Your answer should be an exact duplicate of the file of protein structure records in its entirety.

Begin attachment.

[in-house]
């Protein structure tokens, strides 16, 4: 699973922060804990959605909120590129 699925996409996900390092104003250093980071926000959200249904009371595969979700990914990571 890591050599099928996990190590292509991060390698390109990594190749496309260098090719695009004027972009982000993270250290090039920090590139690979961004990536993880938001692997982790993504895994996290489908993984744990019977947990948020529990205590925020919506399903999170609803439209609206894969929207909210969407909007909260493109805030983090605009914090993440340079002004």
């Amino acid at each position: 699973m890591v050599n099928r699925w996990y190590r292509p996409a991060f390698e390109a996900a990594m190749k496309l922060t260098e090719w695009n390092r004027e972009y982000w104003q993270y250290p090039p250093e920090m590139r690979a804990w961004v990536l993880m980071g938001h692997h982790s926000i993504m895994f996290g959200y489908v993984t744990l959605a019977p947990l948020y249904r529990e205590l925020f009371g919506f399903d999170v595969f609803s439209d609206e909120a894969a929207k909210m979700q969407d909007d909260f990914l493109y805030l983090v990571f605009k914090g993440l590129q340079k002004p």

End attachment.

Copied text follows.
[in-house]
């Protein structure tokens, strides 16, 4: 699973922060804990959605909120590129 699925996409996900390092104003250093980071926000959200249904009371595969979700990914990571 890591050599099928996990190590292509991060390698390109990594190749496309260098090719695009004027972009982000993270250290090039920090590139690979961004990536993880938001692997982790993504895994996290489908993984744990019977947990948020529990205590925020919506399903999170609803439209609206894969929207909210969407909007909260493109805030983090605009914090993440340079002004």
């Amino acid at each position: 699973m890591v050599n099928r699925w996990y190590r292509p996409a991060f390698e390109a996900a990594m190749k496309l922060t260098e090719w695009n390092r004027e972009y982000w104003q993270y250290p090039p250093e920090m590139r690979a804990w961004v990536l993880m980071g938001h692997h982790s926000i993504m895994f996290g959200y489908v993984t744990l959605a019977p947990l948020y249904r529990e205590l925020f009371g919506f399903d999170v595969f609803s439209d609206e909120a894969a929207k909210m979700q969407d909007d909260f990914l493109y805030l983090v990571f605009k914090g993440l590129q340079k002004p």